California's plan for reducing carbon emissions
California's pattern of sprawl could hamper its plan to become the first state in the nation to effectively reduce climate change gases.
By state law, California must cut climate change emissions to what they were in 1999. The state's come up with a plan and in Los Angeles officials have just held their first public meeting to discuss the details. But as "Living on Earth's" Ingrid Lobet reports, some who attended say the plan doesn't go far enough.
If you take all the emissions from cars, trucks, power plants, buildings, cows, everything in California, and divide it by the number of residents, you get 14 tons of gases per person per year. That must be chopped down to 10 tons.
Tim O'Connor of the Environmental Defense Fund says: "This is equal to taking 28 million cars off the road by 2020. Even putting it another way, it's like shedding all the emissions inventory of Missouri, the fifteenth largest emitter of all the US States."
O'Connor is just one of dozens to testify at this first hearing on California's broad plan to cut CO2 emissions from everything. Fran Pavley spoke up early in the hearing. She's the former fifth grade teacher and former assemblywoman who in her first term, shepherded California's earliest climate change law through the state legislature.
Pavley: "How do we incentivize cities and builders to change from continuing California's pattern of sprawl and dependence on the automobile, instead of creating those walkable neighborhoods and towns linked by effective public transit?"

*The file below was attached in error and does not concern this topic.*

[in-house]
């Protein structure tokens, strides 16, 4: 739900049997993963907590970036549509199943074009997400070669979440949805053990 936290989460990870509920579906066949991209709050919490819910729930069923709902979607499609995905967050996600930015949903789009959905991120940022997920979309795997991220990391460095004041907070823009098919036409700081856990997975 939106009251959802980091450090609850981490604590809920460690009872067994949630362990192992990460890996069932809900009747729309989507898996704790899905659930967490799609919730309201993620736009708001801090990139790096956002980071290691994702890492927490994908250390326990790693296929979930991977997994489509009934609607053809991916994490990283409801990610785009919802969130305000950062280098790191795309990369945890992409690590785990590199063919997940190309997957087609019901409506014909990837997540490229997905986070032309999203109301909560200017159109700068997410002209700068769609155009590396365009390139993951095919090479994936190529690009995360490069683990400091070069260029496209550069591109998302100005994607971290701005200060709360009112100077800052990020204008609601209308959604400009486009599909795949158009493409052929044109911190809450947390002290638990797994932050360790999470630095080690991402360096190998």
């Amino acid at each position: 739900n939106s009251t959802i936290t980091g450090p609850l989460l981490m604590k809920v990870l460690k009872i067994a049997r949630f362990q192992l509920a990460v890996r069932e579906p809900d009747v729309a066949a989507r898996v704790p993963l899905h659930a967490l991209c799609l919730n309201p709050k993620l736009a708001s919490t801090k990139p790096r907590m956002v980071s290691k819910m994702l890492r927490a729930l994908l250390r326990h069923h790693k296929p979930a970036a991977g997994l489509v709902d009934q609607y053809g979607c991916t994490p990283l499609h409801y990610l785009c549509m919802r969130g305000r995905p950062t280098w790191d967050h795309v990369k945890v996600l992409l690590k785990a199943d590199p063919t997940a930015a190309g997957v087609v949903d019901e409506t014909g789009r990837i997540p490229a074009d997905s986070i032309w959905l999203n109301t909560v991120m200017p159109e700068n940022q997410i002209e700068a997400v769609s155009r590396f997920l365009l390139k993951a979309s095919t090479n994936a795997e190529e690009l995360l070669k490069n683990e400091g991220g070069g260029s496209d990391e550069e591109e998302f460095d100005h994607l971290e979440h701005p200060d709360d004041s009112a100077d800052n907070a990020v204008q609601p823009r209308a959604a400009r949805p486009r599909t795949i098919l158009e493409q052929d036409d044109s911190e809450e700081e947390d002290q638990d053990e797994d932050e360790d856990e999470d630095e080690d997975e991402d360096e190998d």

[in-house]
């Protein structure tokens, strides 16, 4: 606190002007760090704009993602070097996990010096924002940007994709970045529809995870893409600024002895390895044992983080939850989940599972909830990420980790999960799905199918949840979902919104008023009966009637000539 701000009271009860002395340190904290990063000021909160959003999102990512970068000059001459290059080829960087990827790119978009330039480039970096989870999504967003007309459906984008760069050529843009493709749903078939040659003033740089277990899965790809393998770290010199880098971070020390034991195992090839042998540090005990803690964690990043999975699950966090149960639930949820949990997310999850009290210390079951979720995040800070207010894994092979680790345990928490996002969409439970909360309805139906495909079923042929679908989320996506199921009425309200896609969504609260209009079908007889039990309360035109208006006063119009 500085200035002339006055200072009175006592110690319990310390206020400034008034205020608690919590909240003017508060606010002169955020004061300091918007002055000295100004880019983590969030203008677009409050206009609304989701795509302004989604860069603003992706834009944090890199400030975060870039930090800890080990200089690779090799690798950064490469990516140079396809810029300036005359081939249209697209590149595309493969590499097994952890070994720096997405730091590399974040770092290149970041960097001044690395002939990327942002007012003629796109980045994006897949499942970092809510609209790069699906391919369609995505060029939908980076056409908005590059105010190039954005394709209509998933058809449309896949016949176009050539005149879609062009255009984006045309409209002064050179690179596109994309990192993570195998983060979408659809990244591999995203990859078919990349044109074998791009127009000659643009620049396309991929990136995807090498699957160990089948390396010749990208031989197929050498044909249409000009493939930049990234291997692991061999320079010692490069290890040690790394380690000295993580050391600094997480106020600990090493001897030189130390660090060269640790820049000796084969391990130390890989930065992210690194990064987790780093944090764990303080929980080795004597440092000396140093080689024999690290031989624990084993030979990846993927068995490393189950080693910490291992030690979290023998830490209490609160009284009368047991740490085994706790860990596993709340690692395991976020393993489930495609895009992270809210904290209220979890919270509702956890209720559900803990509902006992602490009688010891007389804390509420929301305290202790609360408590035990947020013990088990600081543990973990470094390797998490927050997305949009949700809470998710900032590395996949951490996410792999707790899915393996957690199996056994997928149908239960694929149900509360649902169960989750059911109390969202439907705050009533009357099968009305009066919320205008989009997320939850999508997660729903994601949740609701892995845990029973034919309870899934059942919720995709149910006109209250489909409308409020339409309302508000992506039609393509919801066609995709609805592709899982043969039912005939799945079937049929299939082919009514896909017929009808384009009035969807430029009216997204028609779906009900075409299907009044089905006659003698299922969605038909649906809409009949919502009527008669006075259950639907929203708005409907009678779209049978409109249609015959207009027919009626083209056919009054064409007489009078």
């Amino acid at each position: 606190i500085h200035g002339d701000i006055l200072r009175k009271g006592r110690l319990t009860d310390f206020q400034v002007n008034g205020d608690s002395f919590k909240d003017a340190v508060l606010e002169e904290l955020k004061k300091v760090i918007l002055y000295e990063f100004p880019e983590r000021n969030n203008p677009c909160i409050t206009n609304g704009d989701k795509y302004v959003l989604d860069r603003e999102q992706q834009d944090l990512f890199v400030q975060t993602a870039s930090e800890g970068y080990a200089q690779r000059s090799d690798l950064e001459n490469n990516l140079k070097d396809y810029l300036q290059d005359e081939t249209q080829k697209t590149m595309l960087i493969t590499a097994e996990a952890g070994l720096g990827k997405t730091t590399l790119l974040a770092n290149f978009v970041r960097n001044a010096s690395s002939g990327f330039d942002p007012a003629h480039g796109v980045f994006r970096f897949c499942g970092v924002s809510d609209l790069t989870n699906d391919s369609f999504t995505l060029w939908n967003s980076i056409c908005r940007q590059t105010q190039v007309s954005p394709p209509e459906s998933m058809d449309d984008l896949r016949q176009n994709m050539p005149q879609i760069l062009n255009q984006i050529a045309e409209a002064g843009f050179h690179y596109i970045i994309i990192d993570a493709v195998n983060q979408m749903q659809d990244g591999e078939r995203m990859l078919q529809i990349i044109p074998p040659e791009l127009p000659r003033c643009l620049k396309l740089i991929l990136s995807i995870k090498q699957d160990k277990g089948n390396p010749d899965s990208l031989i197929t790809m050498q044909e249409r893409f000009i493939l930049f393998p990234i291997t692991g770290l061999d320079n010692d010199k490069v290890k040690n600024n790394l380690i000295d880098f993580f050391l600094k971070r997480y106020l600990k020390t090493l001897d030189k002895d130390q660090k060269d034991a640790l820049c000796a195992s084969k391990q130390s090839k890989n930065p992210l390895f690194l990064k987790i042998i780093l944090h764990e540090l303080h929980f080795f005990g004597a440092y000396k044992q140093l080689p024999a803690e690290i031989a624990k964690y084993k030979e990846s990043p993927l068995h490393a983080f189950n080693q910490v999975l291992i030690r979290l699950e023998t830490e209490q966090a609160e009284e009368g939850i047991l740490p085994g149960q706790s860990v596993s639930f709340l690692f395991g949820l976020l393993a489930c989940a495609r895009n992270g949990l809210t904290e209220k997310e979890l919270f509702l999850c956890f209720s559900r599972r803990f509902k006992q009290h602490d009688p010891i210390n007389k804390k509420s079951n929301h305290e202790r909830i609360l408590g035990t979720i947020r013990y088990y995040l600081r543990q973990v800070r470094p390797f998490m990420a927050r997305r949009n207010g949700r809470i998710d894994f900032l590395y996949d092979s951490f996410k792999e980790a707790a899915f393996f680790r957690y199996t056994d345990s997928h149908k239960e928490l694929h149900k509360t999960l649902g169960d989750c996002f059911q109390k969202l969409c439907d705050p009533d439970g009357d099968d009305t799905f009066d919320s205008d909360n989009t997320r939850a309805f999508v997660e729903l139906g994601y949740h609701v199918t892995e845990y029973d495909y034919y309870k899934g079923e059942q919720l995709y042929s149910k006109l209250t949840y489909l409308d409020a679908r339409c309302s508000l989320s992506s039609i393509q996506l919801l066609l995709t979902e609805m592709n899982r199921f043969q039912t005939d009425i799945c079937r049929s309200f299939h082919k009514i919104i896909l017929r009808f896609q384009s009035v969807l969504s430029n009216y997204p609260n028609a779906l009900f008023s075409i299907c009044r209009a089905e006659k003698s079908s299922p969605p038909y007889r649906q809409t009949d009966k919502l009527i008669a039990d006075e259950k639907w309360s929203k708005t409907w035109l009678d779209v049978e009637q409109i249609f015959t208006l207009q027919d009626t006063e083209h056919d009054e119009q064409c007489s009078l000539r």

Addressing the reality of how many miles we drive, of land use, is more complicated than cutting emissions from a factory. And more people took the podium for this issue than any other. Michael Woo spoke for a new coalition that's come together on this issue to try to end the era of distant suburbs built without taking into account the ensuing car exhaust. Woo took officials to task for giving the problem short shrift.
WOO: "The emissions reduction target for land use sector is set by the draft plan is abysmally low. Because transportation is largest single source of greenhouse gas emissions, and because our sprawling land use patterns are the prime cause, of our overuse of automobiles and our over dependency on gasoline, the draft plans light touch on land use means the plan misses the historic opportunity to directly address one of California's main contributions to climate change."
Woo and several others pleaded with officials to put a ceiling on emissions from each town or region. That would force local authorities to reduce sprawl and increase buses and trains.
Hosted by Steve Curwood, "Living on Earth" is an award-winning environmental news program that delves into the leading issues affecting the world we inhabit.